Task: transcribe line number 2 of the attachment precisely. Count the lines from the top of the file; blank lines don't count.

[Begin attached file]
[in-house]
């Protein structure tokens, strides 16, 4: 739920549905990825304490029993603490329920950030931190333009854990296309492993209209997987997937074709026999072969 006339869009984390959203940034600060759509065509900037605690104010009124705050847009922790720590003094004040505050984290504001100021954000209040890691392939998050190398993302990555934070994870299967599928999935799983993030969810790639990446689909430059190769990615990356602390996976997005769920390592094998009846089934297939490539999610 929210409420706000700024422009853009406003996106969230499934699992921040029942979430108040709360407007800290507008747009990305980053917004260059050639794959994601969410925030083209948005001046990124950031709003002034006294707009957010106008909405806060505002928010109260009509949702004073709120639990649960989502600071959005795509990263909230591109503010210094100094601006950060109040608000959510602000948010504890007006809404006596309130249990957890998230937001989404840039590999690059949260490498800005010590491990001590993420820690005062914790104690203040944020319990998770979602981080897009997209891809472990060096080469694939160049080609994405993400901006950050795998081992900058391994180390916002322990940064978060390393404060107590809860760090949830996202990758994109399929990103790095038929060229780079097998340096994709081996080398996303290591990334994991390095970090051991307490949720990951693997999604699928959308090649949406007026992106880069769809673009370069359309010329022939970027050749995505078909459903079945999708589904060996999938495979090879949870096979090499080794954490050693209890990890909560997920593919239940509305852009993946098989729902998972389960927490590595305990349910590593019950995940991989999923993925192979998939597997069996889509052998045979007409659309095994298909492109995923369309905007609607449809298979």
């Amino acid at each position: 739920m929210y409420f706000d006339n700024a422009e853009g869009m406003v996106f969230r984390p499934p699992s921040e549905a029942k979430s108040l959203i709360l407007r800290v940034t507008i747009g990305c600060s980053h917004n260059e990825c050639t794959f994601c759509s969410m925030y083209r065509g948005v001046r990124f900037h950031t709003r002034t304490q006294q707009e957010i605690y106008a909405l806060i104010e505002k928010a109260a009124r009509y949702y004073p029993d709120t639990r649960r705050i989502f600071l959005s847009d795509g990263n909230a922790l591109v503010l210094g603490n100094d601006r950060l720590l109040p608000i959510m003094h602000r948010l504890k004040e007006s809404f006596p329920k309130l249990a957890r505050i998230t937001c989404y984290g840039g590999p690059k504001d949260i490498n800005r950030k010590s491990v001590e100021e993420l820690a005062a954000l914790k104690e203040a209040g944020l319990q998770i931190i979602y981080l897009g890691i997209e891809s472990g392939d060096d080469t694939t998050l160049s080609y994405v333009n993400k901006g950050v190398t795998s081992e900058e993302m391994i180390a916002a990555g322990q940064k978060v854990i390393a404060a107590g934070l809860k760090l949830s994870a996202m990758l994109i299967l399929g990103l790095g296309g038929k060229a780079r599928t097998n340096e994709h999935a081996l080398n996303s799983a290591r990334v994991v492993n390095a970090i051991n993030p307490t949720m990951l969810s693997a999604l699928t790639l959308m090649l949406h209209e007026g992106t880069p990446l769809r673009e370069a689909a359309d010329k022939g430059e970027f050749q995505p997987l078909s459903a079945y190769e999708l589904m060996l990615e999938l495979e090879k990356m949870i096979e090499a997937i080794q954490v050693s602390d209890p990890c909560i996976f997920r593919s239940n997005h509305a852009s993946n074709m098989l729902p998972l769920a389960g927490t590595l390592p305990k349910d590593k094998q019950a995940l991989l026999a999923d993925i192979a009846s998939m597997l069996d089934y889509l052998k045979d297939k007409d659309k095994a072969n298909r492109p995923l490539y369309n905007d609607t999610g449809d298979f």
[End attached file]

């Protein structure tokens, strides 16, 4: 739920549905990825304490029993603490329920950030931190333009854990296309492993209209997987997937074709026999072969 006339869009984390959203940034600060759509065509900037605690104010009124705050847009922790720590003094004040505050984290504001100021954000209040890691392939998050190398993302990555934070994870299967599928999935799983993030969810790639990446689909430059190769990615990356602390996976997005769920390592094998009846089934297939490539999610 929210409420706000700024422009853009406003996106969230499934699992921040029942979430108040709360407007800290507008747009990305980053917004260059050639794959994601969410925030083209948005001046990124950031709003002034006294707009957010106008909405806060505002928010109260009509949702004073709120639990649960989502600071959005795509990263909230591109503010210094100094601006950060109040608000959510602000948010504890007006809404006596309130249990957890998230937001989404840039590999690059949260490498800005010590491990001590993420820690005062914790104690203040944020319990998770979602981080897009997209891809472990060096080469694939160049080609994405993400901006950050795998081992900058391994180390916002322990940064978060390393404060107590809860760090949830996202990758994109399929990103790095038929060229780079097998340096994709081996080398996303290591990334994991390095970090051991307490949720990951693997999604699928959308090649949406007026992106880069769809673009370069359309010329022939970027050749995505078909459903079945999708589904060996999938495979090879949870096979090499080794954490050693209890990890909560997920593919239940509305852009993946098989729902998972389960927490590595305990349910590593019950995940991989999923993925192979998939597997069996889509052998045979007409659309095994298909492109995923369309905007609607449809298979």